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Dr. Angela Rocha (C), pediatric infectologist at Oswaldo Cruz Hospital, examines Ludmilla Hadassa Dias de Vasconcelos (2 months), who has microcephaly, on January 26, 2016 in Recife, Brazil. In the last four months, authorities have recorded close to 4,000 cases in Brazil in which the mosquito-borne Zika virus may have led to microcephaly in infants. The ailment results in an abnormally small head in newborns and is associated with various disorders including decreased brain development. According to the World Health Organization (WHO), the Zika virus outbreak is likely to spread throughout nearly all the Americas. At least twelve cases in the United States have now been confirmed by the CDC. Brazil reported the first cases in the Americas of local transmissions of the virus last year. (Photo by Mario Tama/Getty Images)
GENEVA (AP) — The World Health Organization has announced that the explosive spread of the Zika virus in the Americas is an “extraordinary event” that merits being declared an international emergency.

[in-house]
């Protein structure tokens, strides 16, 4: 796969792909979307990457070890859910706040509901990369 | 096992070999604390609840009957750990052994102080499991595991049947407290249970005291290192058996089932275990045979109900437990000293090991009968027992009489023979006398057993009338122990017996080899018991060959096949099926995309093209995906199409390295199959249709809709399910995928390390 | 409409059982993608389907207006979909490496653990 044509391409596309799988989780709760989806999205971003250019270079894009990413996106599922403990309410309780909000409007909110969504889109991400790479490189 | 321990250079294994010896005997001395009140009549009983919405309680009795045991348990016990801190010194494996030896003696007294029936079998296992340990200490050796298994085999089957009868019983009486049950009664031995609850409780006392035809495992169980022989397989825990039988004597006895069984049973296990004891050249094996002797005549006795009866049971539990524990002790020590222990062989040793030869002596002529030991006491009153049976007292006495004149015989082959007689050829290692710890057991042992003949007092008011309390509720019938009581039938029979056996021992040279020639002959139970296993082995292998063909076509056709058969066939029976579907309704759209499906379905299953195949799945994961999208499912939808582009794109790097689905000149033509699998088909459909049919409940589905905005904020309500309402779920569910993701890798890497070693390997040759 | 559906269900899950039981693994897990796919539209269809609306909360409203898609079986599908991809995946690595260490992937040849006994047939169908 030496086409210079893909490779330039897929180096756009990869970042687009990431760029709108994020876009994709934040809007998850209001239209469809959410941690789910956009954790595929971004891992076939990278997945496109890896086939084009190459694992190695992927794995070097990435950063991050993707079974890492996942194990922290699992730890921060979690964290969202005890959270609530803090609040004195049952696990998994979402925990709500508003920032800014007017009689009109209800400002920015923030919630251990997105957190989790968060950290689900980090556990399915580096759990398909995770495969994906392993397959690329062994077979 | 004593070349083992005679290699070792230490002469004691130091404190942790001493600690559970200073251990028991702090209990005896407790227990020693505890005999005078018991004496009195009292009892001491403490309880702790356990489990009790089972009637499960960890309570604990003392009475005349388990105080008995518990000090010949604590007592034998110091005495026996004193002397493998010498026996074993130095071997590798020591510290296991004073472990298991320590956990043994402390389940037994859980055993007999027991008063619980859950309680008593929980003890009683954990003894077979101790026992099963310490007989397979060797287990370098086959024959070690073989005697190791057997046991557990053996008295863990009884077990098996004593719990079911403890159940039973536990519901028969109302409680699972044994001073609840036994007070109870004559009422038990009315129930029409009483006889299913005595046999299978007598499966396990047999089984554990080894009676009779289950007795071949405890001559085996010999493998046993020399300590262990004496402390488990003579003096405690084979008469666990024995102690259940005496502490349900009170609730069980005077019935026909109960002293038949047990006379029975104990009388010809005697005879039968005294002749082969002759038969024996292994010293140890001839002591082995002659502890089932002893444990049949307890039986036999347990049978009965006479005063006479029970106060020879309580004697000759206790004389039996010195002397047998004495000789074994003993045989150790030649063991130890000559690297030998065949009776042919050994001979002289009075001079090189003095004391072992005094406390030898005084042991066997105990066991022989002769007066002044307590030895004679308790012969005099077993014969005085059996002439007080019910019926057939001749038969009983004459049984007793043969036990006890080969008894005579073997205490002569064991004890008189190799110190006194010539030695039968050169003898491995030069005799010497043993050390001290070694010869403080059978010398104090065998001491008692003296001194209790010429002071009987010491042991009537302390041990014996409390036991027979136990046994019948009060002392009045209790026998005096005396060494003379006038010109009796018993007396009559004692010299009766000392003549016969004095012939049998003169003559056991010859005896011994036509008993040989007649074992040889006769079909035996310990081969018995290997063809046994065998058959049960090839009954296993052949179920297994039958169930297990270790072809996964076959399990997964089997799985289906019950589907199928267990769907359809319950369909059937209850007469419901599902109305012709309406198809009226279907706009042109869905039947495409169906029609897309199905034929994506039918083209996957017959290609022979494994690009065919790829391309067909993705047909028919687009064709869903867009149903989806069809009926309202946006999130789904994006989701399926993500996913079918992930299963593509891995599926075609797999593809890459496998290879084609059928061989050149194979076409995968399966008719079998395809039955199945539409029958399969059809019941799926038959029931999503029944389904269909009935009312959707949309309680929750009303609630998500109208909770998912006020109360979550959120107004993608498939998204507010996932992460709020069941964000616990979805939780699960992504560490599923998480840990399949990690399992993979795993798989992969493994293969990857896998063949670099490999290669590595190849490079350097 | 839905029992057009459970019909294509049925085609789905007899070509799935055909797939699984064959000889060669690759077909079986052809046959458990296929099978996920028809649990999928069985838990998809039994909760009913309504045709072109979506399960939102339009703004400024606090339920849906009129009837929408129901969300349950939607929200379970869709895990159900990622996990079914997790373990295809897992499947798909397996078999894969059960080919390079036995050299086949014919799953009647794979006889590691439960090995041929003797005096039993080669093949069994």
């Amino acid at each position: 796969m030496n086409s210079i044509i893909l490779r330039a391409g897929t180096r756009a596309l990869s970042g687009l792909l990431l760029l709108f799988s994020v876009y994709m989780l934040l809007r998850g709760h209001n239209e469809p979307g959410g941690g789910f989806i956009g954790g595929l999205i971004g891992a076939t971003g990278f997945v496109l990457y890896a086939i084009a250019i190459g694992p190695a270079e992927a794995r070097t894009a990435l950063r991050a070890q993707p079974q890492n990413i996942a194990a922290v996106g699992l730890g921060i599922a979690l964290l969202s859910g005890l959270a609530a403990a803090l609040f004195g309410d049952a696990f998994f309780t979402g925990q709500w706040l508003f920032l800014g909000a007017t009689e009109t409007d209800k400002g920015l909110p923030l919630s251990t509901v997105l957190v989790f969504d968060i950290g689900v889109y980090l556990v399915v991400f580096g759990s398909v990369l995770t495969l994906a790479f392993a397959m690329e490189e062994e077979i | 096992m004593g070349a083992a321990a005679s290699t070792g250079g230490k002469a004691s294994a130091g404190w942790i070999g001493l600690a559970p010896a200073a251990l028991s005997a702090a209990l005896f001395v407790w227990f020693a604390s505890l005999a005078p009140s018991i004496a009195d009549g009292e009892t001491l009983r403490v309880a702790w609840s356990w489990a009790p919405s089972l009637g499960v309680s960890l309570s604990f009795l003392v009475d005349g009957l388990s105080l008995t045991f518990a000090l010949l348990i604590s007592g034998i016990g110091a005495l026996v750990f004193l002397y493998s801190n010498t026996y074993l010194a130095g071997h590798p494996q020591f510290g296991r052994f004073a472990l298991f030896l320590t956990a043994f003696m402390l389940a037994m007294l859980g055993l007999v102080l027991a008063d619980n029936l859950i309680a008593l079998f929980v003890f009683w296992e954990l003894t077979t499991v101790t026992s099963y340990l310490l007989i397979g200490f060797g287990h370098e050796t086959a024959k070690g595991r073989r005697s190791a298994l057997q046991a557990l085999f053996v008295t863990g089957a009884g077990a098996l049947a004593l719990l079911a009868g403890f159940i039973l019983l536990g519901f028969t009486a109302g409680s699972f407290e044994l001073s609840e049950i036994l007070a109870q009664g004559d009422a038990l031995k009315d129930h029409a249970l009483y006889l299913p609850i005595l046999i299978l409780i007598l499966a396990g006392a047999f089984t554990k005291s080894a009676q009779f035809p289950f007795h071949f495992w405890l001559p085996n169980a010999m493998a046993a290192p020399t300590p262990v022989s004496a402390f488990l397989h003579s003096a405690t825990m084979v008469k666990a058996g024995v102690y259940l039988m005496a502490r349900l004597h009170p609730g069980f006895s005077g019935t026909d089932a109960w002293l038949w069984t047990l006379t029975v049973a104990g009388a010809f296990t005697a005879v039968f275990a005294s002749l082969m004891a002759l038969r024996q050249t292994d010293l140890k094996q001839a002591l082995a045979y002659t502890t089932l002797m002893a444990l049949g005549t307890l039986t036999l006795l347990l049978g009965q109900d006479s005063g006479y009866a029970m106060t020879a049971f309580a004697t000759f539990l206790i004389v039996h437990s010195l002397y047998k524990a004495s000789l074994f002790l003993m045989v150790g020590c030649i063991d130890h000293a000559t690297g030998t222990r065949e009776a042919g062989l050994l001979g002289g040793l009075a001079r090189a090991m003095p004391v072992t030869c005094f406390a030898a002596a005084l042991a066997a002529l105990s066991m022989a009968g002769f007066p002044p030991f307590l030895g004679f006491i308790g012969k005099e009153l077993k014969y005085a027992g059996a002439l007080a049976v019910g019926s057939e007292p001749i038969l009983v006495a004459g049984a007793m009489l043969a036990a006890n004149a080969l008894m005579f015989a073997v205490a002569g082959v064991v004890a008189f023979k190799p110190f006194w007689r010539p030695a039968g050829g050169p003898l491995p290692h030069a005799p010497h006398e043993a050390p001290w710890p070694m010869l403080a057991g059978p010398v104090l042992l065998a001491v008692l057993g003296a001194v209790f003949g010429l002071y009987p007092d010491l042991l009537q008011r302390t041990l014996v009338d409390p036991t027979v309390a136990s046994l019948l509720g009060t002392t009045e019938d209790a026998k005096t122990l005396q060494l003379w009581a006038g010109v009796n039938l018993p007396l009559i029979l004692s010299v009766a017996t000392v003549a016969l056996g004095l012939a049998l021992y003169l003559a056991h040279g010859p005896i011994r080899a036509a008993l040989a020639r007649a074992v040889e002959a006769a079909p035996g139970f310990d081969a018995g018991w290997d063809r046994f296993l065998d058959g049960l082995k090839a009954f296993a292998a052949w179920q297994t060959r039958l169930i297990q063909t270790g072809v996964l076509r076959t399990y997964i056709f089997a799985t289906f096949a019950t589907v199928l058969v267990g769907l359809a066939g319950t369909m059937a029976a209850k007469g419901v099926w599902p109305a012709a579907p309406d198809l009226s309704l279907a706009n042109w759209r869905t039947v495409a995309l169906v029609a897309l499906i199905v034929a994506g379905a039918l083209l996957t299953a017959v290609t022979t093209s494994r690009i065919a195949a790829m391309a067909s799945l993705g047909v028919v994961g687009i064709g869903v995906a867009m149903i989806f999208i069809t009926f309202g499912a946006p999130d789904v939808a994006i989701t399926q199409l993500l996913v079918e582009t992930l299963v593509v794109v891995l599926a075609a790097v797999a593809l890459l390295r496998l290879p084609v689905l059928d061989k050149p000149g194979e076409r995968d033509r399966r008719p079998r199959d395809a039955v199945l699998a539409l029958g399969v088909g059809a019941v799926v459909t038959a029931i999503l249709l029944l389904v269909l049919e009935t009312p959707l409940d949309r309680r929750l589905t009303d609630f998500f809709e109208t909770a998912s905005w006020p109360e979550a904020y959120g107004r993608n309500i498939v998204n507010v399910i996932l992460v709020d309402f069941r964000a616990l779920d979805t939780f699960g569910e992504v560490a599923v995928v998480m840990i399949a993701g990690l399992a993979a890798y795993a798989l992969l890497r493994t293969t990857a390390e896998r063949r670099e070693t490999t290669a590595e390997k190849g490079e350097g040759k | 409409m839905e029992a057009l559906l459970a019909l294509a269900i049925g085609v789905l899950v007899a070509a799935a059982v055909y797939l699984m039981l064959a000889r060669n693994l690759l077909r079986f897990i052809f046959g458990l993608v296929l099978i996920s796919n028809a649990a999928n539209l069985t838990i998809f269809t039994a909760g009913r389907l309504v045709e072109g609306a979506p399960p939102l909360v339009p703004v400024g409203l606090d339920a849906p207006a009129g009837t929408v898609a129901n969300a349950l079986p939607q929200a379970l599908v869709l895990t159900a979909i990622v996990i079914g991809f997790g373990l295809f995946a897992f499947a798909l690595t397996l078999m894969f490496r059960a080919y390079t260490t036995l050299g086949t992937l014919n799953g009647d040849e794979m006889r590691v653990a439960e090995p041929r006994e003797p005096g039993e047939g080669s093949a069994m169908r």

The agency convened an emergency meeting of independent experts on Monday to assess the outbreak after noting a suspicious link between Zika’s arrival in Brazil last year and a surge in the number of babies born with abnormally small heads.
Although WHO Director-General Dr. Margaret Chan said there was no definitive proof that the Zika virus, spread by mosquitoes, is responsible for the birth defects, she acknowledged on Thursday that “the level of alarm is extremely high.”
The last such public health emergency was declared for the devastating 2014 Ebola outbreak in West Africa, which killed more than 11,000 people.
WHO estimates there could be up to 4 million cases of Zika in the Americas in the next year.